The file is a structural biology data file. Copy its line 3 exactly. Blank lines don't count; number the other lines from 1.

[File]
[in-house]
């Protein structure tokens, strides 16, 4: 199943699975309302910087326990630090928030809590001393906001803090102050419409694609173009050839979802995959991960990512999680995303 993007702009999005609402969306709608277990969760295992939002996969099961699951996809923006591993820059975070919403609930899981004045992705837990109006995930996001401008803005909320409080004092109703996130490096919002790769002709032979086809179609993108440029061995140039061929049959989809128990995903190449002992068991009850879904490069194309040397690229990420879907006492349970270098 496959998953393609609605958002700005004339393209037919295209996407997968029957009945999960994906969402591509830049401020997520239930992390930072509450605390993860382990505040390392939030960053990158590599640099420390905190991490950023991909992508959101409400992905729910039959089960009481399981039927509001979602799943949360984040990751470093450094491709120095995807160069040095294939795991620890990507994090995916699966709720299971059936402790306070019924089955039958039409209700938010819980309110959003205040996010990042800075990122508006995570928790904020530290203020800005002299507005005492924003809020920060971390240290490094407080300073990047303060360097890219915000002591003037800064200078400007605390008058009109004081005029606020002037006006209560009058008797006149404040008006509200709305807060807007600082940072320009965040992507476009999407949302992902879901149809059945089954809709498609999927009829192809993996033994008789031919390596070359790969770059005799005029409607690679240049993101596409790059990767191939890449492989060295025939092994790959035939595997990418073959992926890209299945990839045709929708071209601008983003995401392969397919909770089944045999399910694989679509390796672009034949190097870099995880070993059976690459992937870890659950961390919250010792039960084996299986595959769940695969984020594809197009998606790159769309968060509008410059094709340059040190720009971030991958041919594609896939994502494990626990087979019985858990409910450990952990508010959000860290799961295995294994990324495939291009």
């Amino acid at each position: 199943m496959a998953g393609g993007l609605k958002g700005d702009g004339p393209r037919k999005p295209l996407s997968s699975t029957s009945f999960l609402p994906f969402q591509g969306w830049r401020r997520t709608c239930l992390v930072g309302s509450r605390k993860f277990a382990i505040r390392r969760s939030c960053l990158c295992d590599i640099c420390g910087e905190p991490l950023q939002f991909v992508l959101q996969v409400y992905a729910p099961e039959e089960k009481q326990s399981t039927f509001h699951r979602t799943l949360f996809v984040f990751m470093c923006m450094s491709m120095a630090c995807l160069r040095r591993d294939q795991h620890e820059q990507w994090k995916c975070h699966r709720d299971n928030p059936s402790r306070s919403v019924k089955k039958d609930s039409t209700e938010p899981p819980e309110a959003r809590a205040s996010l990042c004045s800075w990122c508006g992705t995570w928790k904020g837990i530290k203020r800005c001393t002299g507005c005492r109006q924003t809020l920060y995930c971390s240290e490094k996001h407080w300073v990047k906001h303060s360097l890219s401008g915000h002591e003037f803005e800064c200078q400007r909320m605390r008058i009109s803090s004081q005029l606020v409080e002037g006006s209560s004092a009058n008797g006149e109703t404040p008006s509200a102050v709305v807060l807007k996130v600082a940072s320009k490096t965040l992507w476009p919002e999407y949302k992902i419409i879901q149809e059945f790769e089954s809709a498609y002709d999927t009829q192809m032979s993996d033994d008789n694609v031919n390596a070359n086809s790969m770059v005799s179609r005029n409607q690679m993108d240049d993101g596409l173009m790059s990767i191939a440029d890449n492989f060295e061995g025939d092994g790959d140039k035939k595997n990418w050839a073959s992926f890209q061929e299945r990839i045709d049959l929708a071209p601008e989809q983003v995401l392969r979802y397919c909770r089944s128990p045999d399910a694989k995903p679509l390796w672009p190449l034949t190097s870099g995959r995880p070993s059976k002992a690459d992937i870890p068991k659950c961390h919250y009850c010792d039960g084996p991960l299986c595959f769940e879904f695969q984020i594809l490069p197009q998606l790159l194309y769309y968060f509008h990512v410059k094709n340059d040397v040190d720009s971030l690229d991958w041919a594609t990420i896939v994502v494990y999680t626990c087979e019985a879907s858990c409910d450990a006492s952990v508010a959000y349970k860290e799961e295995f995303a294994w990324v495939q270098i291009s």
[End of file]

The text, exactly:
């Amino acid at each position: 199943m496959a998953g393609g993007l609605k958002g700005d702009g004339p393209r037919k999005p295209l996407s997968s699975t029957s009945f999960l609402p994906f969402q591509g969306w830049r401020r997520t709608c239930l992390v930072g309302s509450r605390k993860f277990a382990i505040r390392r969760s939030c960053l990158c295992d590599i640099c420390g910087e905190p991490l950023q939002f991909v992508l959101q996969v409400y992905a729910p099961e039959e089960k009481q326990s399981t039927f509001h699951r979602t799943l949360f996809v984040f990751m470093c923006m450094s491709m120095a630090c995807l160069r040095r591993d294939q795991h620890e820059q990507w994090k995916c975070h699966r709720d299971n928030p059936s402790r306070s919403v019924k089955k039958d609930s039409t209700e938010p899981p819980e309110a959003r809590a205040s996010l990042c004045s800075w990122c508006g992705t995570w928790k904020g837990i530290k203020r800005c001393t002299g507005c005492r109006q924003t809020l920060y995930c971390s240290e490094k996001h407080w300073v990047k906001h303060s360097l890219s401008g915000h002591e003037f803005e800064c200078q400007r909320m605390r008058i009109s803090s004081q005029l606020v409080e002037g006006s209560s004092a009058n008797g006149e109703t404040p008006s509200a102050v709305v807060l807007k996130v600082a940072s320009k490096t965040l992507w476009p919002e999407y949302k992902i419409i879901q149809e059945f790769e089954s809709a498609y002709d999927t009829q192809m032979s993996d033994d008789n694609v031919n390596a070359n086809s790969m770059v005799s179609r005029n409607q690679m993108d240049d993101g596409l173009m790059s990767i191939a440029d890449n492989f060295e061995g025939d092994g790959d140039k035939k595997n990418w050839a073959s992926f890209q061929e299945r990839i045709d049959l929708a071209p601008e989809q983003v995401l392969r979802y397919c909770r089944s128990p045999d399910a694989k995903p679509l390796w672009p190449l034949t190097s870099g995959r995880p070993s059976k002992a690459d992937i870890p068991k659950c961390h919250y009850c010792d039960g084996p991960l299986c595959f769940e879904f695969q984020i594809l490069p197009q998606l790159l194309y769309y968060f509008h990512v410059k094709n340059d040397v040190d720009s971030l690229d991958w041919a594609t990420i896939v994502v494990y999680t626990c087979e019985a879907s858990c409910d450990a006492s952990v508010a959000y349970k860290e799961e295995f995303a294994w990324v495939q270098i291009s």